Our education system is broken

Recently, my younger brother was having problems with the education system. His grades weren’t as good as they used to be, teachers and his classmates are mean to him, subjects are dry, hard and irrelevant, so he’s discouraged and wants to quit. Obviously, my nerve-stricken mom called me and I have to talk him out of it.

Basically, I lied to him about how it would be easier for him to get a job if he continues to get his head down and start studying, instead of complaining about the dry and seemingly useless subjects. I lied because I hate schools with a passion. After 16 years in the education system, it’s safe to say I’ve forgotten about 80% of what has been taught to me, and I don’t regret a thing about it.

It wasn’t what they taught me that got me jobs in the past. I got good at English because of YouTube, MangaFox and video games, not because of lessons in the English textbook at school. I got a job in a managerial position because of the leadership I demonstrated as a subordinate to that managerial position, not because of my grades at school. Most of what they taught in school was useless to me as a working professional.

Tracing back to the beginning of the current education system, these were the words of Horace Mann, arguably the father of the public school as we know it:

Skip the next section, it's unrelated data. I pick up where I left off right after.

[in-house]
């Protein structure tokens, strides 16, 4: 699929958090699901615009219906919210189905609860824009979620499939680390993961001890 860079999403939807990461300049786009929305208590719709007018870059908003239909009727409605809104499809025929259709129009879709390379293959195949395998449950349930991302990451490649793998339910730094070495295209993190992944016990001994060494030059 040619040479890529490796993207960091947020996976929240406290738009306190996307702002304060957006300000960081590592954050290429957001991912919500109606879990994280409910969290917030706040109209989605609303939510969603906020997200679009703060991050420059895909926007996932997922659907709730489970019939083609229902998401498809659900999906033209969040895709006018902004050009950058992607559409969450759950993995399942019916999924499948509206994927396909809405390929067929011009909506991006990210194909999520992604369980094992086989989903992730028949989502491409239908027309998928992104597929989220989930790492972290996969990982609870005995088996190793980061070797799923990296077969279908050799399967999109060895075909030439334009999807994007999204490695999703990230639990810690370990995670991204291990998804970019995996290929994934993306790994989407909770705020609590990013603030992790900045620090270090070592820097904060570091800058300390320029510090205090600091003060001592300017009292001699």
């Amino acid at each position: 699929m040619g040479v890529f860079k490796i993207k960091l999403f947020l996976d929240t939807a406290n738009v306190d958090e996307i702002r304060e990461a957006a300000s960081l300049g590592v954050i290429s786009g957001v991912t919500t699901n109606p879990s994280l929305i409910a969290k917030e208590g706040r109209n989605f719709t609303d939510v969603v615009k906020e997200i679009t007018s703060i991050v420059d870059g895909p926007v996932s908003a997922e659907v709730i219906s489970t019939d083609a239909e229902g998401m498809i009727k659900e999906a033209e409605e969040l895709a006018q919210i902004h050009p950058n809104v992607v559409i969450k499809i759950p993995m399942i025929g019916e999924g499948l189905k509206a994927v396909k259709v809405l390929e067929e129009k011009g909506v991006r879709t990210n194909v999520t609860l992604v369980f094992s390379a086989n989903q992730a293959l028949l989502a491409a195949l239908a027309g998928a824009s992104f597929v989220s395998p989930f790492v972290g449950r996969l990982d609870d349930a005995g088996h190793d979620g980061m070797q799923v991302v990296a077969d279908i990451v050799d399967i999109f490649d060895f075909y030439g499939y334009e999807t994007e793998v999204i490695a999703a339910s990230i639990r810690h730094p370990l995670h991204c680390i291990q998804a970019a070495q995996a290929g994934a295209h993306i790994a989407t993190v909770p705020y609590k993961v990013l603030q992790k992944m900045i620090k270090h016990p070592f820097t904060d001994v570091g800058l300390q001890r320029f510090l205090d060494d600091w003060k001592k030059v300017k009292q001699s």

Building a person’s character was just as important as reading, writing and arithmetic. By instilling values such as obedience to authority, promptness in attendance, and organizing the time according to bell ringing helped students prepare for future employment.”

It’s clear that the goal of the education system was not to teach kids how to lead, to dream or to solve real-life problems. It was to follow, to be obedient, to not be special and to be the ideal factory worker. The industrialists supported this idea because they were in need of a huge amount of compliant workers, and the government supported it because a population full of followers who are scared of authority is easier to control.